By Susan Payne
Hammer Museum held its first gala since 2019 with three new exhibitions dedicated to the power of activism and art.
The exhibitions “Picasso Cut Paper,” “Joan Didion: What She Means” and “Bob Thompson: This House is Mine” celebrated the core values of the museum.
“Embedded in the DNA of the Hammer are the twin engines of art and activism,” Hammer Director Ann Philbin told the Los Angeles Times.
Honoring Charles Gaines, artist and CalArts educator, and Chase Strangio, a transgender rights litigator and deputy director for transgender justice with the ACLU’s LGBTQ & HIV Project, the gala raised $2.2 million, according to the LA Times.
Will Ferrell, Mark Bradford, Hilton Als, Steven Spielberg, Laverne Cox, Colman Domingo, Andrea Bowers and Annabeth Gish were on the guest list gazing at the colorful, vibrant and uplifting exhibits, curated by Erin Christovale and Vanessa Arizmendi.
Thompson died at age 28 held a brief career that examined themes of justice and bearing witness.
Thompson, who died at 28, had a brief, prolific career that examined themes of justice and bearing witness. “I like to think about different ways that we can disrupt the violent systems of power and connect with people who care about telling artistic and creative stories,” Strangio said during the cocktail party.
Domingo, was moved by Didion’s “Goodbye to All That” on the wall.
“This one stopped me because this is one of my favorite quotes,” Domingo said, recalling his transition from New York to Los Angeles.
“All I mean is that I was very young in New York, and that at some point the golden rhythm was broken, and I am not that young anymore,” he said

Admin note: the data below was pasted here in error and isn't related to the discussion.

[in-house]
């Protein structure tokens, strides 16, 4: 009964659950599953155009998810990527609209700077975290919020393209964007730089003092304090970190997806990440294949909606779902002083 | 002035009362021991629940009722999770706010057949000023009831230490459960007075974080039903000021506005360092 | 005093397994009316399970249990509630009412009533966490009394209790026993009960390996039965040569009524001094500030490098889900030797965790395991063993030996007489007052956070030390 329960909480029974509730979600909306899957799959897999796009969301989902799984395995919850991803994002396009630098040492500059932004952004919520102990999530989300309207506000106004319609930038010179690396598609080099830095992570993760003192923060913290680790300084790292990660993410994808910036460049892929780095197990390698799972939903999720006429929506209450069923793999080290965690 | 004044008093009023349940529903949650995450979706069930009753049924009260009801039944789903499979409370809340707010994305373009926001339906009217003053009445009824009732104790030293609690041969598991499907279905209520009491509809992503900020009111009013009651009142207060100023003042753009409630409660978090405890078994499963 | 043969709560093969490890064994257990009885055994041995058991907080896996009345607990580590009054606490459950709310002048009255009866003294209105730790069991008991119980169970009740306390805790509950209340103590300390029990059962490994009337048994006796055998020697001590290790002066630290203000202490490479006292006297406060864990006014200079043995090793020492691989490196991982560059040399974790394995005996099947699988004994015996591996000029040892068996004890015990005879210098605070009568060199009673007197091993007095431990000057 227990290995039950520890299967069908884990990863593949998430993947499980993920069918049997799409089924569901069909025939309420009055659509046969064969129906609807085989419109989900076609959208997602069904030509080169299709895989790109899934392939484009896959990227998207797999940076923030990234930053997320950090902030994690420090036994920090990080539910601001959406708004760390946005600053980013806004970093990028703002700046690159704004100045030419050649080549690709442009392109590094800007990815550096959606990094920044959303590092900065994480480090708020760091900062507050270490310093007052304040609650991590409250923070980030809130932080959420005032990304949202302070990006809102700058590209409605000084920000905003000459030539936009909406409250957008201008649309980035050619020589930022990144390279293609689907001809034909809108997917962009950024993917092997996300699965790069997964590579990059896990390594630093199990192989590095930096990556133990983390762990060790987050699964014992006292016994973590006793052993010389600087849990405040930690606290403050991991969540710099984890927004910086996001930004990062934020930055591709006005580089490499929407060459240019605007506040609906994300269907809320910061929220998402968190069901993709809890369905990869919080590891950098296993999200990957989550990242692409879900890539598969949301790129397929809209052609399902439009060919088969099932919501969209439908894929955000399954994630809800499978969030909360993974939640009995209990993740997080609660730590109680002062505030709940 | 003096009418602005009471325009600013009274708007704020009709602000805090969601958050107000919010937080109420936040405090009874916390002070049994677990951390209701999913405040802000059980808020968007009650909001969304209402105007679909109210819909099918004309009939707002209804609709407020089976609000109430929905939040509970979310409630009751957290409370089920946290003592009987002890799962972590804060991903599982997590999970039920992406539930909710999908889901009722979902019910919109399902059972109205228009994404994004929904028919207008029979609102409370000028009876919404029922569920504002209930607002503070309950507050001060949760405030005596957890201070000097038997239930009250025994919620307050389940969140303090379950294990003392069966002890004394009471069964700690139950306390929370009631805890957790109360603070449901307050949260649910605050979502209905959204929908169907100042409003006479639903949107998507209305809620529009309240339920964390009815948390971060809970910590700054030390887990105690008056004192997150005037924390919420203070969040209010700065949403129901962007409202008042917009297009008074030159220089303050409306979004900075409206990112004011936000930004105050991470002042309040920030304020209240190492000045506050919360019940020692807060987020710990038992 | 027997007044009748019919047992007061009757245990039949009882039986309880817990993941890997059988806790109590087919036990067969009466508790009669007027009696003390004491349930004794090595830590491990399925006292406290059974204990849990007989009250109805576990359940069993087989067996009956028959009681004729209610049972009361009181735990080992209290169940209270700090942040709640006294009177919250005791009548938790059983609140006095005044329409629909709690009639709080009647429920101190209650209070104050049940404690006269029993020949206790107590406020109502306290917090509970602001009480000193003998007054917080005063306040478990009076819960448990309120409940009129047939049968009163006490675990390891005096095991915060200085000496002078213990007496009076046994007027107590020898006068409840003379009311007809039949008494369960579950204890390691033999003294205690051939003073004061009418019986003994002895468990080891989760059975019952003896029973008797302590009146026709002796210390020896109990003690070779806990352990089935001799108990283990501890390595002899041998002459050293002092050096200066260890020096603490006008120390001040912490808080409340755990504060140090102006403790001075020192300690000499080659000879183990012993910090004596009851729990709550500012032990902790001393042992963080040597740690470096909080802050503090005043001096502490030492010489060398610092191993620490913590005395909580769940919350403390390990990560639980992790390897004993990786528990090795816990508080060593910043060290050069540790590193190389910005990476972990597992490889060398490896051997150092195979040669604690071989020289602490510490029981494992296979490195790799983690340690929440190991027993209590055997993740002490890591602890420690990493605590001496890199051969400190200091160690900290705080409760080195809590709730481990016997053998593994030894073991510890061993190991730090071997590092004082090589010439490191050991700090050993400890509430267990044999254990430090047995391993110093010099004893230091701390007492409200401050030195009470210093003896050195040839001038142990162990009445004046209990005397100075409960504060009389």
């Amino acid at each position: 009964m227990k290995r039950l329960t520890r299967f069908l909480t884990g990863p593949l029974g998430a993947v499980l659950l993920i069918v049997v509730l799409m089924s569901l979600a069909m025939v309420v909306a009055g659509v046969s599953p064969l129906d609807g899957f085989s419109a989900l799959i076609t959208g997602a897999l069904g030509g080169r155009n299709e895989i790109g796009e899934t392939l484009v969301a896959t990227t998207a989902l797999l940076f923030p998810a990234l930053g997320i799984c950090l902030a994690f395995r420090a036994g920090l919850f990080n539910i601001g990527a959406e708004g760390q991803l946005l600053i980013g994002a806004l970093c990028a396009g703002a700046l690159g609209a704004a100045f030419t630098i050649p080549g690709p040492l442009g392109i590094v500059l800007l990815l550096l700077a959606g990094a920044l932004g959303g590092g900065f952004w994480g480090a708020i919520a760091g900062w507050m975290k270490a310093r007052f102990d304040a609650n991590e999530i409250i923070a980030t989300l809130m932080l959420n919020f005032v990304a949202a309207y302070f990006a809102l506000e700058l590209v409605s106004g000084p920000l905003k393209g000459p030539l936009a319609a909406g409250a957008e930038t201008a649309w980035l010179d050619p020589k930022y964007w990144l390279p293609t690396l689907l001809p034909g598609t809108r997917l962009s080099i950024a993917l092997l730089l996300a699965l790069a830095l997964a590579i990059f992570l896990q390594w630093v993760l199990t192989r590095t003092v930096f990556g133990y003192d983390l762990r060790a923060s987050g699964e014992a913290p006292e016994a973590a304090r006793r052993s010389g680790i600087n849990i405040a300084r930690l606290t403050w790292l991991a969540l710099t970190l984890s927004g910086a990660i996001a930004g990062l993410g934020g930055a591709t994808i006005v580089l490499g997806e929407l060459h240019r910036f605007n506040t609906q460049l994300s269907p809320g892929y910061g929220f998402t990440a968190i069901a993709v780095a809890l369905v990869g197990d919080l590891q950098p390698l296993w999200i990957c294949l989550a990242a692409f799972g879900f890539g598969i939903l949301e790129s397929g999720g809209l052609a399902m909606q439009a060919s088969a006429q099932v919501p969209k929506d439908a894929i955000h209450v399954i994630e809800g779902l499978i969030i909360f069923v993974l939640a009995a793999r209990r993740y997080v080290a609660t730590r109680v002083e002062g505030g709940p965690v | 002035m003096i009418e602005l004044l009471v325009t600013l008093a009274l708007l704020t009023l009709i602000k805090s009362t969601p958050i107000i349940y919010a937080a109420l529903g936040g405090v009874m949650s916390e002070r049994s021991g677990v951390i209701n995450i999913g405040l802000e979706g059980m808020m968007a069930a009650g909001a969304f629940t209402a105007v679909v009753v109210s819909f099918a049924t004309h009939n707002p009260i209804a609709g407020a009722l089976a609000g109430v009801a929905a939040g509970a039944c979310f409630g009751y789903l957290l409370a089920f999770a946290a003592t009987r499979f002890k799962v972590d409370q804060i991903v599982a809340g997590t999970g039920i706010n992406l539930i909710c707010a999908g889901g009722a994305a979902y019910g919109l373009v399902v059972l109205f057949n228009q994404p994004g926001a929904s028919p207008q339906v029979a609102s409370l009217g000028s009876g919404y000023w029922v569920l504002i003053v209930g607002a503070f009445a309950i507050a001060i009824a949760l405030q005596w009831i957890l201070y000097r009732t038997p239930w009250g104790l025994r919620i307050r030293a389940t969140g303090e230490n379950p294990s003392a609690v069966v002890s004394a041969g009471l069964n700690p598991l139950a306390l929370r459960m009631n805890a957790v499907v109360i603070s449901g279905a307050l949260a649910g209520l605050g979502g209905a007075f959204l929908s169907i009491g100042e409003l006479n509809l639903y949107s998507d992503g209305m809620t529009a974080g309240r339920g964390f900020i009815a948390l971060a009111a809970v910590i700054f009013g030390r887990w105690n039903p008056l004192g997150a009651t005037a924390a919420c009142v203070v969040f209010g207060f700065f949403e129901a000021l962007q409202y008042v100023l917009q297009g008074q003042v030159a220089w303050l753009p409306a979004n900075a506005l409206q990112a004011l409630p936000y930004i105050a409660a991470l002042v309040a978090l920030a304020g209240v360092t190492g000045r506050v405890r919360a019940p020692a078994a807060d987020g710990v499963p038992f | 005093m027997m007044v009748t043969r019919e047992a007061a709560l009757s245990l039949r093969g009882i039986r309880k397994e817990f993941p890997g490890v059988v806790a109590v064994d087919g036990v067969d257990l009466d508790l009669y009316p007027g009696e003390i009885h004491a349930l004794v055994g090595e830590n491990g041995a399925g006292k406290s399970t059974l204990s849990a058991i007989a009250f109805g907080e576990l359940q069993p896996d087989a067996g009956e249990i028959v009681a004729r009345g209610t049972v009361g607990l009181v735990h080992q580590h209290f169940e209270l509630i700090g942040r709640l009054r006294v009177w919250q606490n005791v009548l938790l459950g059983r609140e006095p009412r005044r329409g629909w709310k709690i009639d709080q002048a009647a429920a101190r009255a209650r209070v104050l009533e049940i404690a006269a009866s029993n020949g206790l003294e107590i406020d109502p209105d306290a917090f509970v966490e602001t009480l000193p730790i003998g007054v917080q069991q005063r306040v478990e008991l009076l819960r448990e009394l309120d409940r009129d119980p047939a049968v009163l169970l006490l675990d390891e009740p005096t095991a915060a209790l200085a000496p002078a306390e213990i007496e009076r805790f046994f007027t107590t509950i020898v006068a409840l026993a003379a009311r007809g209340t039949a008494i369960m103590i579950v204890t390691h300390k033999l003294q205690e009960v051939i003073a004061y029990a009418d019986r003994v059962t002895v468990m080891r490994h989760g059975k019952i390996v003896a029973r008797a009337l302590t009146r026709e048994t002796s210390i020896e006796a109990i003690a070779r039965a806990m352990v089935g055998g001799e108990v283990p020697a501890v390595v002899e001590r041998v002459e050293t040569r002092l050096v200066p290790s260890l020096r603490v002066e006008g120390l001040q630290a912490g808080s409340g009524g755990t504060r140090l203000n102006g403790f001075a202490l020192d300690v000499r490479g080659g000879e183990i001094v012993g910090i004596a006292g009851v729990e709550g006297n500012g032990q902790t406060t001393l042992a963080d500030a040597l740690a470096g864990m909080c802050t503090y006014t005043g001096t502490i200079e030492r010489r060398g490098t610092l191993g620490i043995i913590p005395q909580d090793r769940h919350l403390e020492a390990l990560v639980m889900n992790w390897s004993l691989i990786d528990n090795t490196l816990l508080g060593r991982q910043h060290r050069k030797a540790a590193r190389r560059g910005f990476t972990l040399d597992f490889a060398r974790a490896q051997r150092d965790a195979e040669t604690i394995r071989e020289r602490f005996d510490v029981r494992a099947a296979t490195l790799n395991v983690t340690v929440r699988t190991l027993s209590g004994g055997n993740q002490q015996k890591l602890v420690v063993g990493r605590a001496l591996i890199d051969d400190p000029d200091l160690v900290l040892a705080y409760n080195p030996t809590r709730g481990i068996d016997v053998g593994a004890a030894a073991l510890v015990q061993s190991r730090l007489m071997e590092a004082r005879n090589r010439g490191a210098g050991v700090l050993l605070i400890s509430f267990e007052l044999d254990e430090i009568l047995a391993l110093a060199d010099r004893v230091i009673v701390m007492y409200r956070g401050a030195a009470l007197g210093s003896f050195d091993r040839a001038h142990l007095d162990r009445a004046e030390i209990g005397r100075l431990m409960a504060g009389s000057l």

Martin Creed attended the gala wearing a suit made by “adapting clothes” and said, “If you feel like a fool, you should dress like a fool.”
While curated Philbin opened the show on a personal note, she said she was expelled from the University of New Hampshire in the early 1970s for starting a gay student organization on campus. While they won the battle in the U.S. Supreme Court, that fight is still being fought today.
“The fight is long from done,” she said. “But we are very fortunate to have warriors like Chase [Strangio] and the ACLU on the frontlines.”
Cox then took stage and introduced Strangio, praising his “unconditional love for trans and queer people.”
“This has been an unprecedented year for any trans legislation at the state level,” Cox said. “Over 250 pieces of anti-trans legislation were introduced this year alone, and far too many bills signed into law, and Chase, the ACLU and others are challenging in our very conservative court.”
Closing the night was the band Gabriels that made the audience stand tall. Bowers then closed with a sentiment to Gaines for going so long without being recognized.
“Nobody deserves it more than Charles [Gaines] and he has so long gone unrecognized,” Bowers said. “He was in his early 50s before he had a career, and he educated and changed the lives of so many of us, so to see him honored makes me think the world’s going to be OK.”